As the greens become smoother, firmer and faster through the summer months, the ability to hole more putts becomes even more crucial in converting bogies into pars and pars into birdies.
So putting consistency is a must if golfers - both men and women - want to improve their scores. And the key is creating a putting stroke that is so ingrained you don't even have to think about the technique, merely concentrate on pace and line.
I've always been recognised as a good putter, in fact, as an amateur I was renowned; it was my main strength. When I hit the green in regulation my opponents were worried. I could hole them from anywhere!
I'm still a good putter but in the pro game holing putts comes from confidence and sometimes it can leave you questioning your own technique and ability.
So it was quite hard for me to go through a bad patch recently because I'd never had one before. I didn't know what made me good - it had just 'happened.' So I had to really search to retrieve my secret - looking through old photographs, old video footage as a youngster when I was putting.
I'd lost confidence in recent months. I just didn't see the lines any more and didn't know how hard to hit the ball. You need to get the pace first then you need to know how hard you're going to hit a putt before you can pick the line for that pace. I seemed to have no feel at all.
I've since worked it out and I'd like to share it with Golfmagic.com members in the hope that you can become a solid and consistent putter, too.
I use a Ping Redwood Anser putter, having recently switched from a TaylorMade Rossa Spyder which I use on slower greens because of its extra weight in the head. I prefer the lighter-weighted Ping because I can stroke it more smoothly rather than fight with the heavy putter on faster greens. It also suits my traditional style of putting.
I've had the same technique since I was a kid. Hands in right-below-left position with the left forefinger overlapping the right hand's knuckles. It's a very neutral grip and suits the way I putt. I tried cack-handed for a while last year (left hand-below-right). It wasn't a bad decision; I putted pretty well but was always struggling with confidence and I never felt comfortable.
I position the ball pretty central in my stance but, contrary to many putting 'experts', I never have my eyes directly over the ball. I've had so many coaches trying to get my head over the ball and I just can't do it; it doesn't feel right for me. I've always had an in-to-in putting stroke (slightly inside the line on the way back, square at impact and inside again) and if I get too much over the ball I feel I have no way of making my traditional stroke.
My pre-shot routine
As I'm walking up to the green I'll have a look at the bigger contours in the green. But I don't study them too much because you can over analyse and talk yourself out of a putt as I've done in the past. I'm now trusting my gut [feeling].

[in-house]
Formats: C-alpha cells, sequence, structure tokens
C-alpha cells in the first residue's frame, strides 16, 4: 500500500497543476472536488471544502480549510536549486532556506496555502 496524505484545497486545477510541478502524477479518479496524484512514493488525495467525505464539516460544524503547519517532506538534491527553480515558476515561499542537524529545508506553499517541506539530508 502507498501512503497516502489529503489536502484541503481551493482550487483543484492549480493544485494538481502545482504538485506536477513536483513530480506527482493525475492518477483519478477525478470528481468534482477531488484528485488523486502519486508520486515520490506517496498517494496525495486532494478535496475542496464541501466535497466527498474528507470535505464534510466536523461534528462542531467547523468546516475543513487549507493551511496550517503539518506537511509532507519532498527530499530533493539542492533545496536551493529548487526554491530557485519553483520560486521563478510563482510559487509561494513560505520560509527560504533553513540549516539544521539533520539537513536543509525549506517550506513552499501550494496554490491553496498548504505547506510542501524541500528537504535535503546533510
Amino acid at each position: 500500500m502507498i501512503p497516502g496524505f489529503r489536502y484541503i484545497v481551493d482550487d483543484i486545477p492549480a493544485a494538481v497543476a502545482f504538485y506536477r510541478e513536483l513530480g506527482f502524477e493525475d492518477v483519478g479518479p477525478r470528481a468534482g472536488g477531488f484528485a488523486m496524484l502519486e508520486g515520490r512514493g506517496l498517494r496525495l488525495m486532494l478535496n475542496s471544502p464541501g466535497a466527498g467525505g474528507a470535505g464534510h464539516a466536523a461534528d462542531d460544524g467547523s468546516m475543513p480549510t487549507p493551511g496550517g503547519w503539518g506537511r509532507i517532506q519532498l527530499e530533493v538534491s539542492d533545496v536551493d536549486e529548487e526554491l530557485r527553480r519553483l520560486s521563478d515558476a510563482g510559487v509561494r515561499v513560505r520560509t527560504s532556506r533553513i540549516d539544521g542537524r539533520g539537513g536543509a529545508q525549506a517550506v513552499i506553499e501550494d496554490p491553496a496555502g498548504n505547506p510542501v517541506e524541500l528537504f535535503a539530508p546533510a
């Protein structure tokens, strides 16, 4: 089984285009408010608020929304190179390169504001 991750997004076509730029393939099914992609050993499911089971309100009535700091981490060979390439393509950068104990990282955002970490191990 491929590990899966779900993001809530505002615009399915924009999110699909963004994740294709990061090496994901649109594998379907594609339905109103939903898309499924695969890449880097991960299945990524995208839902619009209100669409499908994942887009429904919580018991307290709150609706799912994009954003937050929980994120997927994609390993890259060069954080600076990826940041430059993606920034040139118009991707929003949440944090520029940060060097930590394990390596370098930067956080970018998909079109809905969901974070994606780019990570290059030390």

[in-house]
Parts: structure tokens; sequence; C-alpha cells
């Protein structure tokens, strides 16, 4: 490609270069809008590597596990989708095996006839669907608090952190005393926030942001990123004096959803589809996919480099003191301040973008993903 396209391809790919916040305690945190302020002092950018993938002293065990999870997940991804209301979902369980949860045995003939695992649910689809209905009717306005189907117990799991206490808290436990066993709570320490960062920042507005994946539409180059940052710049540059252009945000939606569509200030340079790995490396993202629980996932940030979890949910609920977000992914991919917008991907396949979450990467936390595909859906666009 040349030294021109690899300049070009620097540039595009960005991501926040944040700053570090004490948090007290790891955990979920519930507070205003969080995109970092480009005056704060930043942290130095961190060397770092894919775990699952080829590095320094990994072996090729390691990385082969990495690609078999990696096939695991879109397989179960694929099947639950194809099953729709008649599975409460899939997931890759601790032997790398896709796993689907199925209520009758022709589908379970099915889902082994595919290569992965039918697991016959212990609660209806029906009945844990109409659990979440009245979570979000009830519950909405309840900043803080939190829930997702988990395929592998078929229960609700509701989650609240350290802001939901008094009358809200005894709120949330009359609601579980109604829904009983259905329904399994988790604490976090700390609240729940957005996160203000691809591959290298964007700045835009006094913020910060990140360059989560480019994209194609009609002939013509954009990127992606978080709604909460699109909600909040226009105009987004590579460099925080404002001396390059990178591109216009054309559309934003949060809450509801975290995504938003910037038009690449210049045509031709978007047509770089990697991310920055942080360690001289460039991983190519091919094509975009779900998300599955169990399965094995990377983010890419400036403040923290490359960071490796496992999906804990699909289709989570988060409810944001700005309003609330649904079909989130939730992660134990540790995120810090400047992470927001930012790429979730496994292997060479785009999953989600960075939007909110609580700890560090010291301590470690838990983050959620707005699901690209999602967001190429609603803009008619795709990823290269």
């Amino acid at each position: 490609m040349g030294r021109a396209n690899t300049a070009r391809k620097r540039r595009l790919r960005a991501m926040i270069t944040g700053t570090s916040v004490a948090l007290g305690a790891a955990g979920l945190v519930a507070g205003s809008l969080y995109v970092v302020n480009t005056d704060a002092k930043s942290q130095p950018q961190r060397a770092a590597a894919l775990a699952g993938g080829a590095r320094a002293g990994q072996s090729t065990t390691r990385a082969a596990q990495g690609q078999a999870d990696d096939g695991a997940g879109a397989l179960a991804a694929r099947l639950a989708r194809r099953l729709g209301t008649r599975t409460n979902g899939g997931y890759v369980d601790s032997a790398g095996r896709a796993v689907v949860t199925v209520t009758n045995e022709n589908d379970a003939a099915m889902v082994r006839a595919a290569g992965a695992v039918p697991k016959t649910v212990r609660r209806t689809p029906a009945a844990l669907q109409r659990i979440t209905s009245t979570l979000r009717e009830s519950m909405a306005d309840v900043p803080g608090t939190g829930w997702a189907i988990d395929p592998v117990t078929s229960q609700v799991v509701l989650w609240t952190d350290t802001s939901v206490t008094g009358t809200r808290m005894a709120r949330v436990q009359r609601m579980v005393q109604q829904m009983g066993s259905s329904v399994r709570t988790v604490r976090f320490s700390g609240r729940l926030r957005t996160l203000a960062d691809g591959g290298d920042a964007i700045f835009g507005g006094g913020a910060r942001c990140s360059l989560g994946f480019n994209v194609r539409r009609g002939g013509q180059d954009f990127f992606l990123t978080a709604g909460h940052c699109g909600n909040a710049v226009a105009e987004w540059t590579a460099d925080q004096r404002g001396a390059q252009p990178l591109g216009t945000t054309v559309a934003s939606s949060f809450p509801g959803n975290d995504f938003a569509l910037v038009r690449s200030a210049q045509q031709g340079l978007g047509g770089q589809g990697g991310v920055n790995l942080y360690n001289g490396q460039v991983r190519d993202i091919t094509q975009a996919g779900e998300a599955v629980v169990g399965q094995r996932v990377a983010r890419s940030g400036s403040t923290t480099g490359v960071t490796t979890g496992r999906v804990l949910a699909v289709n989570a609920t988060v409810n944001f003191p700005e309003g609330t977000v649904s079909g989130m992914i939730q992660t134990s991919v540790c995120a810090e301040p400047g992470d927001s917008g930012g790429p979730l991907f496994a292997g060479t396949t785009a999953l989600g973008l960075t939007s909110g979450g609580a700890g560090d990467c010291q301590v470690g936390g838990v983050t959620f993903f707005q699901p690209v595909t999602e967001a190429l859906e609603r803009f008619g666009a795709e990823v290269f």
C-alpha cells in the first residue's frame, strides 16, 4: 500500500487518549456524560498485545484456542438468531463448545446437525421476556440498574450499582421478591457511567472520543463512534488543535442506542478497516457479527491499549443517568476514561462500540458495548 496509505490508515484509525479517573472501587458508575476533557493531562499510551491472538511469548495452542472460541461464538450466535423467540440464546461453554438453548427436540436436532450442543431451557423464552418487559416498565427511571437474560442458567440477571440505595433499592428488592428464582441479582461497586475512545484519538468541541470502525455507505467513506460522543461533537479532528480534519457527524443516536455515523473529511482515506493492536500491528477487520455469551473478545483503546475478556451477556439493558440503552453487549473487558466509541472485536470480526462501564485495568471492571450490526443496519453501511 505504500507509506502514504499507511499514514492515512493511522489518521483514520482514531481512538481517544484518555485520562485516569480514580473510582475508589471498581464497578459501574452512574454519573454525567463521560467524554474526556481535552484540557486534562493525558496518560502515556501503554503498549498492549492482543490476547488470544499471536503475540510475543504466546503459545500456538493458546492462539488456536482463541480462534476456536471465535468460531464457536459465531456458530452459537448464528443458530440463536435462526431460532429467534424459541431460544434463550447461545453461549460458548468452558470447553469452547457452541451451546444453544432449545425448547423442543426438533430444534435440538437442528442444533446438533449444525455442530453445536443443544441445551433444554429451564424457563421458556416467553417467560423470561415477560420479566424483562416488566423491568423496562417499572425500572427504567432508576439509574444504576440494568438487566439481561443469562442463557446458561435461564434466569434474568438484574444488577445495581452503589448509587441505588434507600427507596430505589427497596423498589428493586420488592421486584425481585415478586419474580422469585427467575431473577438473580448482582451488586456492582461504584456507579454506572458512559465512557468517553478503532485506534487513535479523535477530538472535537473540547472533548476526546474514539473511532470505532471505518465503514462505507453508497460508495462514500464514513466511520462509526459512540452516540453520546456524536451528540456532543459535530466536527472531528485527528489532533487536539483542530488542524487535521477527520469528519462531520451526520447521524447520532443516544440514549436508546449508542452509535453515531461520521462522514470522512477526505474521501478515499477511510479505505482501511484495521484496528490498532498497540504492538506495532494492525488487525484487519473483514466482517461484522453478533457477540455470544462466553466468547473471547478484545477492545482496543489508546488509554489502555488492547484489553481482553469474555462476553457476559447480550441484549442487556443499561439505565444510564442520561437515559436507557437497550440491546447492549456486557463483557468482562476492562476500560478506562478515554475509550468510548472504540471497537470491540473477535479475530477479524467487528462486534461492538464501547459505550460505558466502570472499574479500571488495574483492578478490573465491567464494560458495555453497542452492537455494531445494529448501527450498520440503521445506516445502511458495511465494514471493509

Before putting I'll look at the line from both ends of the putt to give me a good indication of the line and I'll also watch my playing partners' putts very closely to spot any late breaks.
Unlike many golfers I tend not to mark any lines on the ball. Again it tends to over-complicate putting if you're trying to feed too much information into your head as you putt. You might not have the mark quite lined up, so you try to compensate and it can distract you from the pace of the putt. I line up on the blank side of the ball.
As the next part of my pre-shot routine I make two practice swings to try to feel the pace before placing the clubhead behind the ball and adjusting my feet. I look at the line I want to take and visualise the ball rolling along it into the hole.
I've always had a forward press in my putting stroke, which brings my hands a fraction ahead of the ball at impact. I feel that if my hands are behind the ball at impact, I'll miss it right. It also helps keep my left wrist strong and firm and towards the target line.
My fault, I discovered through looking at old pictures, was that my left wrist was 'breaking down' (loosening) at impact - one of the reasons I went cack-handed for a time.
*Keep the putting stroke simple
*Don't complicate it with over analysis and lines on your ball
*Clear your mind of technique
*See the line and feel the pace
*Keep it smooth
Lynn Kenny is a former Scottish Ladies Strokeplay champion and a double national winner at Under 21 level. She was also runner-up and third in the British Ladies Strokeplay championship as an amateur, before turning pro in 2005.
Golfmagic.com is grateful to the Tenerife Tourist Board for its assistance in this feature, written and produced during the Tenerife Ladies Open in June. For more information about facilities on the islands, visit Tenerife Select at www.webtenerife.com
Article first published June 2008, updated May 2013